We have been in the throes of a secular bear market, subject to strong cyclical swings in either direction, since 2000. [Currently, based on the 5 leading investment indicators analyzed in this article,] the measures all confirm that, from a longer-term perspective, the market remains overvalued. [Let’s take a look at each to see why that is the case.]
So writes Bob Seawright (http://rpseawright.wordpress.com) in edited excerpts from his original article* entitled Above the Market’s Leading Investment Indicators.
[The following article is presented by Lorimer Wilson, editor of www.FinancialArticleSummariesToday.com and www.munKNEE.com and may have been edited ([ ]), abridged (…) and/or reformatted (some sub-titles and bold/italics emphases) for the sake of clarity and brevity to ensure a fast and easy read. This paragraph must be included in any article re-posting to avoid copyright infringement.]
Seawright goes on to say in further edited excerpts:
Leading indicators are measures that typically change before the economy as a whole changes, thus providing some predictive power with respect to what lies ahead.
While the Conference Board publishes a Leading Economic Index intended to forecast future economic activity, my intent [here]…is to derive some Leading Investment Indicators. Unlike leading economic indicators, these metrics were designed:
- as longer term indicators of value, risk and expected returns [and, as such,] not as short-term predictors…[but] to measure potential real long-term returns [and, thus,]…in no way should be used as any sort of timing mechanism…[and]
- to be a helpful tool to help shape an overall investment thesis and process as well as to separate short-term and long-term concerns, not to dictate trading decisions.
The largest contributing factor to equity returns is the P/E ratio. The expansion or contraction of the broad market P/E ratio creates secular bull and bear markets. The chart below from Crestmont Research breaks down the components of total return for the S&P 500 for ten-year rolling periods.
Yale Professor Robert Shiller’s 10-year Average Inflation-Adjusted PE Ratio, also known as CAPE, Shiller PE or PE10, provides the best longer-term market gauge available. PE10 is the stock index price divided by the average real earnings from the previous 10 years – the time period is designed to smooth out near-term noise in the data. The basis for this approach is the finding that earnings valuation ratios provide predictive power for long-term stock market returns. Campbell & Shiller, “Valuation Ratios and the Long-Run Stock Market Outlook.” Journal of Portfolio Management 24, 2 (Winter 1998), pp. 11–26.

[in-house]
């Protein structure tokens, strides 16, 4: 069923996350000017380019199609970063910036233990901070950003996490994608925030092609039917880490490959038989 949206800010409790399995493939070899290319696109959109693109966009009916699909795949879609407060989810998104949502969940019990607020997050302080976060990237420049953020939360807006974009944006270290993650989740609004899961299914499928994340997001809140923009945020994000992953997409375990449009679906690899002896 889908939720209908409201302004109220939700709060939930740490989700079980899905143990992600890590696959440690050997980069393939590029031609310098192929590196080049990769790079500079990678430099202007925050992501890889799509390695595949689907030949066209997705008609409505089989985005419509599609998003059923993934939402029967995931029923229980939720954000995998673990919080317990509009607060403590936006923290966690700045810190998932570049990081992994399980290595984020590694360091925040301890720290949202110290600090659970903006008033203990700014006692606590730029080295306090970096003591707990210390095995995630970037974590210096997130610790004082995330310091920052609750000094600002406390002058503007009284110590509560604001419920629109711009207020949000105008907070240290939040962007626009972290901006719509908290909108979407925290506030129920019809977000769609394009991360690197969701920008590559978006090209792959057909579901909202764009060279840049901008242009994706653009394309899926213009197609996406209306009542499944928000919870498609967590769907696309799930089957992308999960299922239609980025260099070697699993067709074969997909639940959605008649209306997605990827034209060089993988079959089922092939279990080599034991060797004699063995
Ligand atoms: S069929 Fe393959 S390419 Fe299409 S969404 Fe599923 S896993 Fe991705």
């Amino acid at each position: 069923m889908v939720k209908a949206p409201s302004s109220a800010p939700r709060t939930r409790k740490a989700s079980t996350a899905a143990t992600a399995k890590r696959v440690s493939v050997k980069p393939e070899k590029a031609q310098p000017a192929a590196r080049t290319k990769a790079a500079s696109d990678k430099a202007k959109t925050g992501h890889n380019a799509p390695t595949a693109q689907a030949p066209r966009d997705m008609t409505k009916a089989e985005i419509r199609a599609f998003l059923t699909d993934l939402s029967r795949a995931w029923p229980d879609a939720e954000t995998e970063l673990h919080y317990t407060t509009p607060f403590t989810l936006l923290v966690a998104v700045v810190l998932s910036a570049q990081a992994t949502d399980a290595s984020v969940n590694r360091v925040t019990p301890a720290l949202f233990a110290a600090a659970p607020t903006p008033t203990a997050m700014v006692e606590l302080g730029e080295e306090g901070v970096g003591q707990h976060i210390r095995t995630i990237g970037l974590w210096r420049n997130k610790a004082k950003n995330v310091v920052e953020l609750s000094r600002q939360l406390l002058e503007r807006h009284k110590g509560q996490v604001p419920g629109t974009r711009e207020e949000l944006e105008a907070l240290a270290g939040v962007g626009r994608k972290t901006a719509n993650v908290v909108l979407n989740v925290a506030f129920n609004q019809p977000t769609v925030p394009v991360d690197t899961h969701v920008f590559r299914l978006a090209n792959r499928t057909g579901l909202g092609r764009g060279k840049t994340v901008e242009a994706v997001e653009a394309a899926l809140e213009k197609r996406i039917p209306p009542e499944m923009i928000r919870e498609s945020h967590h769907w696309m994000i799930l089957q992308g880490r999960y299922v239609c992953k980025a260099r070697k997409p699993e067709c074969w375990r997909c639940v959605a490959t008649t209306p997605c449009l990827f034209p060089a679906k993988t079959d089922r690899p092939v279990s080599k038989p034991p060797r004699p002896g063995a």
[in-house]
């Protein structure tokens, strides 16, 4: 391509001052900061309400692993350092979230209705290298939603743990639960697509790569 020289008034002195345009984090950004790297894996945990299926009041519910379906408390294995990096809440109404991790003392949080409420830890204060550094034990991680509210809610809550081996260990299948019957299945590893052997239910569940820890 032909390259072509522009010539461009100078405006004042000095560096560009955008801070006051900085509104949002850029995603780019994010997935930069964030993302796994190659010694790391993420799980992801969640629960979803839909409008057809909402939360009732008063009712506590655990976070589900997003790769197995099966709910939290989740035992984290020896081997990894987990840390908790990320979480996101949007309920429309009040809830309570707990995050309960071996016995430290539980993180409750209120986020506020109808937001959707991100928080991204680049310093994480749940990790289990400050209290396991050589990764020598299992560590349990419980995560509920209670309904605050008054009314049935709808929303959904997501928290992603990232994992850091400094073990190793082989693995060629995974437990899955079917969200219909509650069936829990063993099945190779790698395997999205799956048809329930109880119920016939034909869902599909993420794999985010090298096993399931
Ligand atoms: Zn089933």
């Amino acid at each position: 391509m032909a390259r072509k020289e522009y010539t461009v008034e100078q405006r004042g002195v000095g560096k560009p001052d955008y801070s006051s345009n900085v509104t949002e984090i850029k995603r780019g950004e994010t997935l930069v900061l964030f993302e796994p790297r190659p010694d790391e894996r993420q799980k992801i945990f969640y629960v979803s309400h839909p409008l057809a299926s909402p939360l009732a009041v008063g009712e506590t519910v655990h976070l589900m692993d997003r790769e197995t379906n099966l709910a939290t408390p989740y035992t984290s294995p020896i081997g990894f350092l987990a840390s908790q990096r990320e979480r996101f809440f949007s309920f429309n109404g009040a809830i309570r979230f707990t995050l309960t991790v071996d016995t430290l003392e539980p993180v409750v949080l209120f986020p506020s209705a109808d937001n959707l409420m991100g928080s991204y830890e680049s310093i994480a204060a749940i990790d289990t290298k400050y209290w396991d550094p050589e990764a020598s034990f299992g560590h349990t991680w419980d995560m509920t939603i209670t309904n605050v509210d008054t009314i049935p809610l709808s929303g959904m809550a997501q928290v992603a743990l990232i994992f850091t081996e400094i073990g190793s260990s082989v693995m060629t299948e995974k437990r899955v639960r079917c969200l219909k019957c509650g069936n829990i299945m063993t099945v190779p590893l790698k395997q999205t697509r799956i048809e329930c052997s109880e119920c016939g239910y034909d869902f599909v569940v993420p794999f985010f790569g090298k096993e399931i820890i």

The long-term mean CAPE as calculated by multpl.com using Prof. Robert Shiller’s data is 16.45. In January 1921, PE10 was 5.12, the lowest value of any January in the historical period. Meanwhile, PE10 in January 2000 was 43.77, the highest January level in history. It is 22.19 today, suggesting that stocks remain significantly overvalued. Historical S&P 500 PE10 is charted below.
Source: multpl.com, using Prof. Shiller’s data
The dividend-price ratio or dividend yield (DY) is another predictor of the subsequent 10-year real returns on stocks, although this approach has its problems. Historical S&P 500 DY is charted below and suggests that stocks are significantly overvalued today.
Source: multpl.com, using Prof. Shiller’s data
3. Tobin’s Q
The Tobin’s Q is the ratio of price to replacement cost, which is in many ways similar to book value…The most current Q ratio can be calculated from September’s release of the Flow of Funds report for Q2 2011. It is calculated by dividing line 35 of table B.102 by line 32. The historical data is also available on the St. Louis FRED website…[but] because the Flow of Funds report is released long after the quarter end, getting a relatively current level takes a bit of extrapolation.